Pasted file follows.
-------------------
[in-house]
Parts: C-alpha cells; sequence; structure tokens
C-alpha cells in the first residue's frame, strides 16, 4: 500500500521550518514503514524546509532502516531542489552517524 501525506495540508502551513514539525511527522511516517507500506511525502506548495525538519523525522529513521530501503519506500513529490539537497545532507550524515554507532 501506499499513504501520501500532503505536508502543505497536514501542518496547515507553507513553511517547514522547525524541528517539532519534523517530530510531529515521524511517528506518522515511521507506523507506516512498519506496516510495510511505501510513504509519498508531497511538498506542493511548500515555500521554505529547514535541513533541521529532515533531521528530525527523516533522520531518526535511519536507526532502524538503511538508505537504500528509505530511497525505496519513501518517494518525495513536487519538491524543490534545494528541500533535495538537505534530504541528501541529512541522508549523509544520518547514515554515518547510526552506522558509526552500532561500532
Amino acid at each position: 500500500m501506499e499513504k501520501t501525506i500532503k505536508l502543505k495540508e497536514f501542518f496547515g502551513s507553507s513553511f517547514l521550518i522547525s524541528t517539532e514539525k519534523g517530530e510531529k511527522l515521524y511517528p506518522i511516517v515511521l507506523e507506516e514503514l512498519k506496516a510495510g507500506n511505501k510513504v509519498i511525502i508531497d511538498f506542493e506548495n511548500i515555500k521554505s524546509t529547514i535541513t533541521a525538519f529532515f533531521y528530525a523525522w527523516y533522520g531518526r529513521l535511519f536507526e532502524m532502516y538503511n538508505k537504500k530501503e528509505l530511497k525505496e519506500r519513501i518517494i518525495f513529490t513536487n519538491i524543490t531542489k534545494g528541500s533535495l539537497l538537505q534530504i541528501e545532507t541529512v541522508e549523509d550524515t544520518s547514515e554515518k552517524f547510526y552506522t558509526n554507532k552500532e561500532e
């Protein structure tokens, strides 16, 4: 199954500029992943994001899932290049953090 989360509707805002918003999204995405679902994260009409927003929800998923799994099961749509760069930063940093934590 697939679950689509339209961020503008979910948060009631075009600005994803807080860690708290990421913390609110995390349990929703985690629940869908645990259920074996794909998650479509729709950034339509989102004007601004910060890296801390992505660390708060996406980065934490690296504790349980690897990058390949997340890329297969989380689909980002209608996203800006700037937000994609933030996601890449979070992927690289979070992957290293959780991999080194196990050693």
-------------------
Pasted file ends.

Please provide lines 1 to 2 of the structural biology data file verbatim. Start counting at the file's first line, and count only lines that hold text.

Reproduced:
[in-house]
Parts: C-alpha cells; sequence; structure tokens